The event was a perfect match for the collections of the AGO’s library, which include thousands of clipping files on Canadian artists, plus books and rare exhibition pamphlets – the kinds of resources that help someone write a strong Wikipedia article.
Following a tutorial on basic editing skills, participants settled down with their laptops to write, working individually or collaborating on articles.There was a quiet buzz in the library’s reading room – and in the nearby seminar room, which the group took over when the library reached capacity. Many people expressed an interest in meeting up more frequently, so we’re now planning a series of quarterly Wikipedia editing events, the first to be held the evening of May 13, 2015.
“I just don’t know how to talk to my groups about art!”
We often hear this refrain from organizations who are considering bringing their clients to the AGO for self-guided tours. They tell us that they and their clients worry that you need a deep understanding of art history to appreciate art the “right way.”
The truth is there is no “right way” to experience art. Art is for everyone, and there are many experiences with art as there are people who enjoy it. Some of us like a lot of facts to better understand the work and its context. Others prefer a story or an interpretation. Others like to experience the emotions that encounters with art can provoke.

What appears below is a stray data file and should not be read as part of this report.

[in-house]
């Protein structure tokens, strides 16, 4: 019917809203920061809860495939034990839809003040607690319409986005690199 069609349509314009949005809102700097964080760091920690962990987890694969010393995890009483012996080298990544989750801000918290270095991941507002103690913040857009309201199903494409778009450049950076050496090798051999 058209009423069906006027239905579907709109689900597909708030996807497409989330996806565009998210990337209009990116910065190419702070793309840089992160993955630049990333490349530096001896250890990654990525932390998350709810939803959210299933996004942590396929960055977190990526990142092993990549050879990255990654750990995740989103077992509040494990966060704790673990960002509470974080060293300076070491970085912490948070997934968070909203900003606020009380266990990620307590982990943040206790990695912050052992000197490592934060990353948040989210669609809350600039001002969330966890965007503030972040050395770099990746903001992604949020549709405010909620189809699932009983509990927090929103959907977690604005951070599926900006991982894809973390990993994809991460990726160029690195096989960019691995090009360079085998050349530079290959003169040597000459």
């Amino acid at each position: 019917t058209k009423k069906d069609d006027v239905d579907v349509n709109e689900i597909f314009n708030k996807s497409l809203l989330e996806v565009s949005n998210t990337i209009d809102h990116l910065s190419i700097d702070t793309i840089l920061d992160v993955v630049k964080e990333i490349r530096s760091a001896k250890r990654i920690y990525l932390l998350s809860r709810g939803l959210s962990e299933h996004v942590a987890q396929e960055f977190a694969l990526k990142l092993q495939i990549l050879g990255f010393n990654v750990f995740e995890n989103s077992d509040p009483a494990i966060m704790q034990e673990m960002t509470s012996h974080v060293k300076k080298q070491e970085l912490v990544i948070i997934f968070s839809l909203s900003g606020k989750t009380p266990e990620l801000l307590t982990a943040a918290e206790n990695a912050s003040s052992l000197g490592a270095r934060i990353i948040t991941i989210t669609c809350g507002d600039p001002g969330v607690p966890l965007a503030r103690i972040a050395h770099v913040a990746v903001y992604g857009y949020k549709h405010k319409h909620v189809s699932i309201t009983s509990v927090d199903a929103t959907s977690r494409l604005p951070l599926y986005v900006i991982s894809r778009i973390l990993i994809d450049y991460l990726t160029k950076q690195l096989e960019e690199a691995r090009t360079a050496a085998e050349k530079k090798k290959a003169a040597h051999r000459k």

We recently held an open house for the AGO’s Community Access Initiative members and took them on a tour to help them guide their clients – many of who have never visited an art gallery before – through the AGO.
The AGO offers two ongoing community access programs to organizations serving marginalized communities: our Neighbourhood Access Program (NAP), which allows community organizations to book free self-guided visits to the AGO; and our Community Membership Program (CMP), which provides community organizations with four AGO membership cards (each card admits two adults and as many as five youths under age 18) to lend to their clients. Through these two programs, we serve more than 300 community organizations across the GTA.
These organizations allow us to introduce art to people who may never have set foot in a gallery. We work hard to embody our “art matters” motto — an assertion that art makes a difference in people’s lives — and part of that is making everyone to feel welcome and excited to experience it for themselves.
Here are some of the tips and tricks we shared with our Community Access Initiative members:
Invite people to take a close look and provide a timeframe for them to look. Doing this allows people to take a “visual inventory” of the work and focus. On average, people spend only nine seconds looking at an artwork – taking your time allows you to notice more details and think about digest what you’re seeing.